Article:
Peer to peer (P2P) loans allow you to act as a bank, providing loans directly to other individuals or businesses in exchange for a return on your investment via interest payments. Investing in P2P loans, which are typically smaller than a traditional bank loan, has proven to be reliable no matter the economic climate.
"Interest rates on P2P loans have remained durable throughout economic cycles, and can provide a significant boost to portfolio income," states a P2P industry academic research report out of the University of California, Berkeley.
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As investors begin to realize the opportunities for diversification via P2P loans, many P2P companies are seeing their stocks rise.
Helping you do the hard work
Let's face it, the average investor does not have the knowledge or resources to successfully replicate the best lending practices of a bank or financial institution. This makes it difficult for investors to successfully choose P2P investments for themselves. Investing in P2P loans requires an intimate understanding of credit ratings and financial projections. It would take a significant time investment by the average investor to learn how to successfully invest in the P2P market.
To combat this barrier to entry, P2P lending platforms have devised automated investing solutions so that investors can gain exposure to the P2P market without having to take the time to learn the intricacies of the market. With an automated lending solution, an investor sets their parameters for investment, such as minimum required credit rating, loan amount, duration, etc. The automated solution then invests a set amount of capital into loans that adhere to the parameters pre-set by the investor.
With such a solution you don't need to take hundreds of hours to understand the intricacies of these loans. Instead, you can benefit by using a simple P2P investment strategy and the automation of a lending platform.
But there are some snags to consider when adding P2P loans to your portfolio. Come into a cash crunch and need to liquidate your P2P loans immediately? Good luck. P2P loans are some of the most illiquid assets available. This illiquidity compared to traditional investments like stocks have kept many investors on the P2P sidelines.
Recently, platforms like Lending Club (NYSE: LC) have created secondary markets on which investors can sell their loan notes as needed. Investors list their notes on the Lending Club Note Trading Platform at an asking price of their choosing. Other investors on the platform browse the available notes for sale and can select any note on the marketplace to purchase.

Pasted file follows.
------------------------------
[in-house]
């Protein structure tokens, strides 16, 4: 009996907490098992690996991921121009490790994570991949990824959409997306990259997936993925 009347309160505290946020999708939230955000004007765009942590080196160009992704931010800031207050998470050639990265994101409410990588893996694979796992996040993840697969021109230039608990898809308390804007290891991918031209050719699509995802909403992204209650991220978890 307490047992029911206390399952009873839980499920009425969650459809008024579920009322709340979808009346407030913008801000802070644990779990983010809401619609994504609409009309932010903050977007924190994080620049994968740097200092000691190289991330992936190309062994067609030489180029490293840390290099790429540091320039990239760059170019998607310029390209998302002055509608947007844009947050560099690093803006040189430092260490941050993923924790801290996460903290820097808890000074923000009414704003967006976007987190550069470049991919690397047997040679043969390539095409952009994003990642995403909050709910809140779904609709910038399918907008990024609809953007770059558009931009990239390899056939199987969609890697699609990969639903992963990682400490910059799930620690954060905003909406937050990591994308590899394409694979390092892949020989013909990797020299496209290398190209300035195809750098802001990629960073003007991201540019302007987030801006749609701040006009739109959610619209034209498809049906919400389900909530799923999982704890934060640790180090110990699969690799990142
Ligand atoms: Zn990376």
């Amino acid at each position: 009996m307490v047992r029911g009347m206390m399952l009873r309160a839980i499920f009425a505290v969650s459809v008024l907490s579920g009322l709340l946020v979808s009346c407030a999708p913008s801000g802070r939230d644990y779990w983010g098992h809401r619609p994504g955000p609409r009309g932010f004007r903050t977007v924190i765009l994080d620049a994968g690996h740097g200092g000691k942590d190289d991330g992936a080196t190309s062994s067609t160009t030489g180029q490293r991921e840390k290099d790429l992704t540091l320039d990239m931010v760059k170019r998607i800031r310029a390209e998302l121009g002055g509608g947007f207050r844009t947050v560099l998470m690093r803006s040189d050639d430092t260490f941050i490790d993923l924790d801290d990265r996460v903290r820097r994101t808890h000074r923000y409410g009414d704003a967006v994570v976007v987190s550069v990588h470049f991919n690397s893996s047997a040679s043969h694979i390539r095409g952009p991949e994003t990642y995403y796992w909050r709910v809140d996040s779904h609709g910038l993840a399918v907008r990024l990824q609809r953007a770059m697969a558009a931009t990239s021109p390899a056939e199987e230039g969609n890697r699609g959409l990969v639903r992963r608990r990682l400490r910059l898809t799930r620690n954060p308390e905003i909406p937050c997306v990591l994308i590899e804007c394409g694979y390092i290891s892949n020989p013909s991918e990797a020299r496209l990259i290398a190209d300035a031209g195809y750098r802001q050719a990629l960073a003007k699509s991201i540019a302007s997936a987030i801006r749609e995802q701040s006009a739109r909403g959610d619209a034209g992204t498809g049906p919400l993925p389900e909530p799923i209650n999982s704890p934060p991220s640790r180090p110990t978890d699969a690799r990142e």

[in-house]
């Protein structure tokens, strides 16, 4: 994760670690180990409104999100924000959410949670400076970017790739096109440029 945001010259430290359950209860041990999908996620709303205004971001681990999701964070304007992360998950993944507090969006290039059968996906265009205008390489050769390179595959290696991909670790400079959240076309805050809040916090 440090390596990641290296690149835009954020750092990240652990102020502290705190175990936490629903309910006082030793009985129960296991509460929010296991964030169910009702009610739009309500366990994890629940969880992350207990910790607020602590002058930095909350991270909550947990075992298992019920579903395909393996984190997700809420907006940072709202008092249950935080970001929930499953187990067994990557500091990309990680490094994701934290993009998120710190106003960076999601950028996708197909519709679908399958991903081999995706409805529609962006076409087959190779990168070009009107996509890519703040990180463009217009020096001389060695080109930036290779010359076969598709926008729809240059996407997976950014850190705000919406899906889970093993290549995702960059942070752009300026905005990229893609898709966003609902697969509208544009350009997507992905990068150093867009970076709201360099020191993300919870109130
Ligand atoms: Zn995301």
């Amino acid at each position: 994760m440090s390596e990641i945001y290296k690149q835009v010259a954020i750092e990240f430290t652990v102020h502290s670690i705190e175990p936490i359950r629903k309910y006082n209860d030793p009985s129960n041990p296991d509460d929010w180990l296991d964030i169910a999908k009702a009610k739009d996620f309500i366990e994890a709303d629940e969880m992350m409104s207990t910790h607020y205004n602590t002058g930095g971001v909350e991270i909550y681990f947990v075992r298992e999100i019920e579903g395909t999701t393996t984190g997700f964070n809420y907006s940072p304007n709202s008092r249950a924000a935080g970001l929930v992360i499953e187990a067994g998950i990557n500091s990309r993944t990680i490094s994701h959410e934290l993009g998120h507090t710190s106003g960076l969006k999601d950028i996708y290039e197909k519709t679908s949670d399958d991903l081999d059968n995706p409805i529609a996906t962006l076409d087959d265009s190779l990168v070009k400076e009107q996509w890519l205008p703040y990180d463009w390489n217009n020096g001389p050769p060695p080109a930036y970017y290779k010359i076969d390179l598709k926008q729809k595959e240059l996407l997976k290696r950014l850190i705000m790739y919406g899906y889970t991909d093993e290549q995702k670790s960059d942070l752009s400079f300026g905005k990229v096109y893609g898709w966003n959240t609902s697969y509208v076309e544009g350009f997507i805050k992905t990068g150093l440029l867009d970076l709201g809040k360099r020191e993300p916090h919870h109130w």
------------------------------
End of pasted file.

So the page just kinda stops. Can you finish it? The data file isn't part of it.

This has helped bring more profitability and revenue to P2P lending platforms like Lending Club, the first P2P platform to open its doors to US investors in 2005. The company reported solid Q2 earnings with an 18% rise in loan originations, which brought revenues of $174.4 million on the quarter, exceeding analysts expectations.
All told, the Lending Club platform generated over $50 billion in originations in Q2 alone. On Lending Club, investors with a minimum of 100 notes have a median return of 4.6%. And although Lending Club's stock price is down 1.6% YTD, these recent numbers point to a solid business on the rise.
What was once a problem has been flipped with the advent of secondary trading markets. Investors can now find the liquidity they are looking for by selling loan notes on the secondary market and liquidating their holdings before maturity.
Profit on borrower irrationality
Since P2P loans are usually smaller than those from a bank or financial institution, this can actually be a benefit to the average investor. Studies have shown that investors are more likely to pay back loans with smaller balances, as it psychologically makes them feel better to pay-off a loan completely than pay-down a loan with a high balance. It is likely this phenomenon plays a role in driving investor returns.
As long as investors take the time to understand the P2P market and its inner-workings, P2P loans will remain a viable investment for a diversified portfolio.
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This article was originally published on Fool.com